Inventory No. 92768 – A Wet and Mouldy Chemistry Set
Added by Cheryl Wolfe on 29/07/2008
The Chemistry set was manufactured by F. Kingsley of London and consists of a compartmentalised cardboard box with wool pads in the two small rectangular compartments and has cotton tape hinge supports. It contains 14 small round tubs of common chemicals, a glass test tube, blow tube, stirring rod and a cork bung, also four glass phials containing chemicals and two rectangular boxes also containing chemicals. The accompanying booklet of instructions describes forty easy experiments. Chemical cabinets were commonplace by the middle of the nineteenth century, with this particular set dating from around the 1920’s.
Due to the adverse conditions and a series of events this object had been subjected to, the cardboard box is in very poor condition. The cardboard is delaminating and falling apart with white mould growth between the lifting layers of cardboard and paper. Added to this, one of the tubs containing carbon powder had leaked all over the interior; covering all the contents. The glass stirring rod had been broken with two pieces remaining but it would appear a small section of it was actually missing. The contents hadn’t been affected so much by the water ingress, but one particular pot containing iron filings had been, resulting in the majority of the filings corroding into a solid mass and those, that were still loose, were falling out of gaps in the base of the tub. The glass phials, other glass apparatus, rectangular boxes and the cork bung were also soiled with the carbon powder.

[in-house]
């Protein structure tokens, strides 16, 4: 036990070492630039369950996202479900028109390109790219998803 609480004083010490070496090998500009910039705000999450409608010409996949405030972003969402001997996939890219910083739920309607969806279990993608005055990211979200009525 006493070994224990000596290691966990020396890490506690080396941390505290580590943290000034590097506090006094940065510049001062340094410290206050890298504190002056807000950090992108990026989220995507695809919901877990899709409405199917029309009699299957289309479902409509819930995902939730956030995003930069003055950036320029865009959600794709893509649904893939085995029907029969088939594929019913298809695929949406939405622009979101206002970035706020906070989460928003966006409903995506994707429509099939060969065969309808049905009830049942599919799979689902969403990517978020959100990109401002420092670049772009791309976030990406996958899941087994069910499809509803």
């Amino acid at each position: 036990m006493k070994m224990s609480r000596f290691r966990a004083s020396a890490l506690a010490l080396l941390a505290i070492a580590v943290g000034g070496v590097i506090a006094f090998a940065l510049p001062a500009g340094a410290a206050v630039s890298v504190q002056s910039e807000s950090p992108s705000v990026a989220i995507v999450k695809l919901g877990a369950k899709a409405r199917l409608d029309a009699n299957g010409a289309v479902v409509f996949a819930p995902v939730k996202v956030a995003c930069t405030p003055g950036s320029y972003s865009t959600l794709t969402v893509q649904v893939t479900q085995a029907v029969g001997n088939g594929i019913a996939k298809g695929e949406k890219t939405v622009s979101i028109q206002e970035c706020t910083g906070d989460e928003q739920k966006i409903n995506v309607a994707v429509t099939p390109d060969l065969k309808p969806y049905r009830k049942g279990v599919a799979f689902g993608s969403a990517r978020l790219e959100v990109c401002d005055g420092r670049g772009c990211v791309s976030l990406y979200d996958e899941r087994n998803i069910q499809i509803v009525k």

Fig 1. Condition of object on receipt.
Fig 2. Before, showing the delaminating pasteboard and paper hinge to box lid.
Fig 3. Before, showing mould growth and carbon powder spillage.
Fig 4. Before, delaminating pasteboard and lifting and torn paper on the base of the box.
Fig 5. After conservation.
The contents were removed and the loose carbon particles removed first using a micro-vacuum, and then further cleaned using a vulcanised rubber sponge. Areas of mould were removed using the same process after donning a suitable face mask.
Repairs to the box were then undertaken using appropriate repair materials and adhesive, using glass and lead shot weights to keep the treated areas flat until the adhesive had dried. Repairs had to be staged so one side was attended to first, weighted if necessary until dry, and then the other side attended to. This ensured a solid and close repair. Any exposed repair materials were toned down using gouache pigments. Finally, the loose piece of cotton tape was repositioned back into place on the right hand side of the box.
Damaged tubs were emptied of any remaining contents and cleaned and repaired in the same manner as the main box, whilst the glassware was cleaned using a solution of water and alcohol.
Finally, to prevent further soiling from the carbon powder, the powder remaining in the appropriate tub was removed and placed within a twist of acid free tissue. The interior of the tub cleaned out, and the tissue twist inserted into the tub.
All the contents were replaced into the box and the object returned to storage.